What you need to know:
- The researchers noted that the majority of these viruses originate in wildlife, and are the main cause of zoonoses (diseases transmitted from animals to human beings), and are responsible for the deaths of thousands of people in the world every year.
- Endemic zoonoses, ILRI said, may occur as outbreaks in remote regions or when triggered by events such as climate changes, flooding, waning immunity or concomitant hunger or disease.
There are more than 320,000 viruses in mammals alone that are yet to be discovered by scientists.
The finding by a group of scientists from Europe and America should be a major concern for East African countries, which are rich in wildlife diversity, and also have a large population of pastoralists who depend on livestock for their livelihood.
The researchers noted that the majority of these viruses originate in wildlife, and are the main cause of zoonoses (diseases transmitted from animals to human beings), and are responsible for the deaths of thousands of people in the world every year.
“These diseases are largely viral, for example, severe acute respiratory syndrome (SARS) and Nipah virus, and represent a significant global health threat,” the study published in the latest mBio Journal, says. The journal publishes the best research on microbiology and allied fields.
The region has already endured some of the worst outbreaks of viral diseases like swine flu and Ebola.
Uganda, for example, has continued to report multiple outbreaks of Ebola, with the latest one occurring last year, killing at least 10 people.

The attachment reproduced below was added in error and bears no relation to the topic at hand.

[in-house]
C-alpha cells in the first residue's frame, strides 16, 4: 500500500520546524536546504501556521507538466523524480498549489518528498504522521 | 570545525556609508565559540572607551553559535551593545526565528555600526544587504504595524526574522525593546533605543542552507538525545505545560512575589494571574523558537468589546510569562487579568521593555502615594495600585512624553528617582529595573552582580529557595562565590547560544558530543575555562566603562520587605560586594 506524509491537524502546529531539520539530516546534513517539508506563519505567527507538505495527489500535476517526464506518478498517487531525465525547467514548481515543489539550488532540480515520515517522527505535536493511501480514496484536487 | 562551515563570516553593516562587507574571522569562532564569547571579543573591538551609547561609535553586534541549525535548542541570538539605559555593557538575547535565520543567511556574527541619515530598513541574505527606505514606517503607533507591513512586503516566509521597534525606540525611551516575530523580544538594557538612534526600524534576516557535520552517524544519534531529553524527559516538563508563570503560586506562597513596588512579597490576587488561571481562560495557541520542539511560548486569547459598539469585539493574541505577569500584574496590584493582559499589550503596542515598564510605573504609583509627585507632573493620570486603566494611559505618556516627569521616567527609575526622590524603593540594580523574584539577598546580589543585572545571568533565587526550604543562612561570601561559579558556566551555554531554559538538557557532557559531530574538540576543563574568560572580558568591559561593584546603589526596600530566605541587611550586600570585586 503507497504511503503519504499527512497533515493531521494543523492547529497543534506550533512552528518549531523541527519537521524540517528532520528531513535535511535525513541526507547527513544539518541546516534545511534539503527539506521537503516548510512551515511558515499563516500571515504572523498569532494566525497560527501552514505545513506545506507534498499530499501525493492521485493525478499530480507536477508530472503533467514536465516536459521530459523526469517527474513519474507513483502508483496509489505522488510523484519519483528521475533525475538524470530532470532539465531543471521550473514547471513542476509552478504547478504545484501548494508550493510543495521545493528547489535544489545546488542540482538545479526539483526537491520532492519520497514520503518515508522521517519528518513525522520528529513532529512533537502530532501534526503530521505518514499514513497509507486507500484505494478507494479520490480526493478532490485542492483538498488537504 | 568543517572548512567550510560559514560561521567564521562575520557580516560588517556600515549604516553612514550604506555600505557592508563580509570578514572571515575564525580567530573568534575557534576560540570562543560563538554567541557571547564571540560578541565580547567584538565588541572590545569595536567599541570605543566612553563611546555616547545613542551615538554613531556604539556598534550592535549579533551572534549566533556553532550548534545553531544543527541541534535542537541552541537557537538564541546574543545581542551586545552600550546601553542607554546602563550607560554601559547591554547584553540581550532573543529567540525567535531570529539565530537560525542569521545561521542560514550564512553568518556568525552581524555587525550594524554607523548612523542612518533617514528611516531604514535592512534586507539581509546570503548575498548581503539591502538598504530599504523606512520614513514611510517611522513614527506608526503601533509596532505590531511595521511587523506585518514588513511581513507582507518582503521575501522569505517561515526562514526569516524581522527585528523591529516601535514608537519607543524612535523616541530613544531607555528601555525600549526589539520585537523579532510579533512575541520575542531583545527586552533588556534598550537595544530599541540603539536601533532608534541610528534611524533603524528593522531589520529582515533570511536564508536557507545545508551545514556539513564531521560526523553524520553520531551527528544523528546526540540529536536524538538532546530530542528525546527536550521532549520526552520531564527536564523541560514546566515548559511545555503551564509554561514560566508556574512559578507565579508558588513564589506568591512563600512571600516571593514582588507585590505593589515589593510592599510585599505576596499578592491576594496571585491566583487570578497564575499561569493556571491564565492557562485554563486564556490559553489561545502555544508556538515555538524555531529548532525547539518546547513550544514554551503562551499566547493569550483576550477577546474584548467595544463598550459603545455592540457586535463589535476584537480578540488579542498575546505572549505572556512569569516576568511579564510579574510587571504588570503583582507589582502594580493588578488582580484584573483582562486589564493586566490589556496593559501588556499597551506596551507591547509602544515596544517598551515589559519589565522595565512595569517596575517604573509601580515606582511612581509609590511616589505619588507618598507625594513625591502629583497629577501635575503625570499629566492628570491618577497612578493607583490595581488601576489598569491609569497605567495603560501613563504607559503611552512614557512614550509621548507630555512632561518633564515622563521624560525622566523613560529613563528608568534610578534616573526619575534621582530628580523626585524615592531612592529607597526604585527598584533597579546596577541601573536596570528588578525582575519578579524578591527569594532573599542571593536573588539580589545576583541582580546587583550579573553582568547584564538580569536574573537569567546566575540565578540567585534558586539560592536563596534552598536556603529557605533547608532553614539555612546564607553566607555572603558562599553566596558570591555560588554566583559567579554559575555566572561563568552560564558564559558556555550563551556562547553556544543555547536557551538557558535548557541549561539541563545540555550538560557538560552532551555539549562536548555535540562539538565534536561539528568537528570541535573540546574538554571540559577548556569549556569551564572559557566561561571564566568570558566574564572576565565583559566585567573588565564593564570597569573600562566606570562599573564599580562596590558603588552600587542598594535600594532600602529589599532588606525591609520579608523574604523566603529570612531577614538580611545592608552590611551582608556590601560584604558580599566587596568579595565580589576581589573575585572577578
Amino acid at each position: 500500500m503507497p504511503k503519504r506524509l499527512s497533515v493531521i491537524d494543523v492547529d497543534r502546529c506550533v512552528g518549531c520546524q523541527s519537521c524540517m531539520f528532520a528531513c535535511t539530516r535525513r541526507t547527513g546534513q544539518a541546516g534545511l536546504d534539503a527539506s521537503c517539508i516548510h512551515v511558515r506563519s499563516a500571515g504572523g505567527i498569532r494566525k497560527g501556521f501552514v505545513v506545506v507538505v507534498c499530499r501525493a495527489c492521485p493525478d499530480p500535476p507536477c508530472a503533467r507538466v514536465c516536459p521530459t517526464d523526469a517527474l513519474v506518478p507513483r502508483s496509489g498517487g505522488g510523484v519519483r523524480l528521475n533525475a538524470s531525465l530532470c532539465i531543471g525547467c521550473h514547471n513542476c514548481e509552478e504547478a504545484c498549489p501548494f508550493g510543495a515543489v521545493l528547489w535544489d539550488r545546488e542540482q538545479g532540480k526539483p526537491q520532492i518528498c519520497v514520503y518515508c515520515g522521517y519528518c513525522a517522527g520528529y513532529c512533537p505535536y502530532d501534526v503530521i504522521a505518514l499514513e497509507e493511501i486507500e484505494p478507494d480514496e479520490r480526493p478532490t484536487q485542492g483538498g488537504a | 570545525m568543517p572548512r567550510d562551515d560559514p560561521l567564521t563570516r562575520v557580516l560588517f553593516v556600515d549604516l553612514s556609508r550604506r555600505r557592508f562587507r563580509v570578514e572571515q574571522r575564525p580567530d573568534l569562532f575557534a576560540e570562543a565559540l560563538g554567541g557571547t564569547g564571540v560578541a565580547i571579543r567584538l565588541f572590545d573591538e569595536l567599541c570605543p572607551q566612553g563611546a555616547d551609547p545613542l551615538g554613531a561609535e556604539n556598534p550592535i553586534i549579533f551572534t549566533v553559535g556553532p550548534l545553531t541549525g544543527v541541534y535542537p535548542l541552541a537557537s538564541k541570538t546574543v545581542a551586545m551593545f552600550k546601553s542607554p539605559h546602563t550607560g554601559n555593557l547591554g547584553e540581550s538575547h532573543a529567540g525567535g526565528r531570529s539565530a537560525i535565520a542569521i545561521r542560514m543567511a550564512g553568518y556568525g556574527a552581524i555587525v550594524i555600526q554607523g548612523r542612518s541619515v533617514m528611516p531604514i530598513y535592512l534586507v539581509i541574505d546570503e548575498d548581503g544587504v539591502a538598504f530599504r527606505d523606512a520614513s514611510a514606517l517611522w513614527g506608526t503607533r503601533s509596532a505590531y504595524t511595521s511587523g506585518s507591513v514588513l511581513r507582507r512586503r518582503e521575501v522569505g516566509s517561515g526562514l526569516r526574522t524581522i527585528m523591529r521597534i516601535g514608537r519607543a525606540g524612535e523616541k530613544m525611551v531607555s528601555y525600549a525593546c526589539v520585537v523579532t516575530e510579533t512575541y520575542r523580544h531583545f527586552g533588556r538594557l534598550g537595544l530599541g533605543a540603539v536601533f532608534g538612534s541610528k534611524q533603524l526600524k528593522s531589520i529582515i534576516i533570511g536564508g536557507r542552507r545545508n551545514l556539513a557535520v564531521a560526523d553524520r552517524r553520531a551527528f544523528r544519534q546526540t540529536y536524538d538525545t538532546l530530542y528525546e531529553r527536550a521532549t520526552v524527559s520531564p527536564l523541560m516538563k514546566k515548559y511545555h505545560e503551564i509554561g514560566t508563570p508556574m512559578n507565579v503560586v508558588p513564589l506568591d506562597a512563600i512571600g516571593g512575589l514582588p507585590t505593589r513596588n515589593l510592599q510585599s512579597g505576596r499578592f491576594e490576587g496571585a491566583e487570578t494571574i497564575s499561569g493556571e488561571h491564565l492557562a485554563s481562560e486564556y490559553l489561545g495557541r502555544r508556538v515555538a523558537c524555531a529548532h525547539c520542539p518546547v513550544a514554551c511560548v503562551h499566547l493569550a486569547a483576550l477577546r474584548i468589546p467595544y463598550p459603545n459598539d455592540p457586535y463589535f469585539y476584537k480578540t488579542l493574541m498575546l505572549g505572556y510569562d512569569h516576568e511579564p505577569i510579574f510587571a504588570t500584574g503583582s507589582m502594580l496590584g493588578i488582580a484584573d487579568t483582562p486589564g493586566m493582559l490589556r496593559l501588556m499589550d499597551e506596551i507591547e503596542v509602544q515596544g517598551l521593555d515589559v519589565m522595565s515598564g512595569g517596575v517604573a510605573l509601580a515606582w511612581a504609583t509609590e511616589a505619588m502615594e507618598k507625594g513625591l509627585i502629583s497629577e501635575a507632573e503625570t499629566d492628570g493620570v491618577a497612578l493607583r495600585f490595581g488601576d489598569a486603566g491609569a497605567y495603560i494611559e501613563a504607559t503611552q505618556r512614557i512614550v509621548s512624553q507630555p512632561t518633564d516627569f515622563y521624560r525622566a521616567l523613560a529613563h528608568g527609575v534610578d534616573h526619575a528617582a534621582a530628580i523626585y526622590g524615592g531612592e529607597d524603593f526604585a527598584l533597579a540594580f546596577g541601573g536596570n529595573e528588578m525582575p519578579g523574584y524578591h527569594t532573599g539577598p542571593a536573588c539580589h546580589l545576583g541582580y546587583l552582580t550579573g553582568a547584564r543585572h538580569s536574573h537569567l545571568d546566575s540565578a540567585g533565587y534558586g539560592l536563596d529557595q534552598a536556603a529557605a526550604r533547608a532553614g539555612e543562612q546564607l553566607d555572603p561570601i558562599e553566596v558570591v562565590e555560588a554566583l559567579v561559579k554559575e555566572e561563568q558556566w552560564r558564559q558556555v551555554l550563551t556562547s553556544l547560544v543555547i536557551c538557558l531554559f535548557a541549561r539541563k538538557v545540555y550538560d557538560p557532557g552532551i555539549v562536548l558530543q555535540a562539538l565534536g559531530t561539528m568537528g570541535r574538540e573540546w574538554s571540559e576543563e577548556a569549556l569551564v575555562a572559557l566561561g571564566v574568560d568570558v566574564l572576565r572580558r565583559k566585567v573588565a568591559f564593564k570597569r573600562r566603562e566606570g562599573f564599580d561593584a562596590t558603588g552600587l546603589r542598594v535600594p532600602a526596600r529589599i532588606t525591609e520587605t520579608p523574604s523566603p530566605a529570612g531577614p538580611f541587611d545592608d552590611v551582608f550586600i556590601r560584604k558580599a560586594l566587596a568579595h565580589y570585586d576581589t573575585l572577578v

Kenya, on the other hand, reported its first case of swine flu) in 2009, after a British medical student on tour of the country tested positive to the new virus strain.
The disease affected more than 18 people before it was brought under control.
A recent study by the International Livestock Research Institute (ILRI) on zoonoses hotspots put Tanzania on top of the list of countries in East Africa with the highest number of deaths caused by diseases transmissible between animals and humans.
The study also cited Ethiopia and DR Congo as countries having a high endemic zoonoses prevalence.
“Endemic zoonoses are present in many places and are responsible for the majority of human cases of illness (we estimate 99.9 per cent) and deaths (we estimate 96 per cent), as well as the greatest reduction in livestock production,” says the study titled Mapping of Poverty and Likely Zoonoses Hotspots.
Endemic zoonoses, ILRI said, may occur as outbreaks in remote regions or when triggered by events such as climate changes, flooding, waning immunity or concomitant hunger or disease.
INCREASING DISEASE BURDEN
The study also mentioned Kenya, Uganda and Sudan as countries whose zoonoses disease burden is on the increase. ILRI estimated that around 60 per cent of all human diseases and around 75 per cent of emerging infectious diseases are zoonotic.
“From cyst-causing tapeworms to avian flu, zoonoses present a major threat to human and animal health,” Delia Grace, the lead study author who is also a veterinary epidemiologist and food safety expert with ILRI said.
The scientists from America and Europe on the other hand believe that research on the 320,000 unknown viruses will help the world stay a step ahead of zoonotic diseases.
The scientists estimate it will cost approximately $6.3 billion (or $1.4 billion for 85 per cent of the total diversity) to discover such viruses, which, they argued, if annualised over a 10-year study time frame would represent a small fraction of the cost of many pandemic zoonoses.
“The projected $1.4 billion cost of discovering 85 per cent of the estimated mammalian viral diversity is far less than the economic impact of even a single pandemic like SARS, which has been estimated at $16 billion,” the scientists said.
The article first appeared in The East African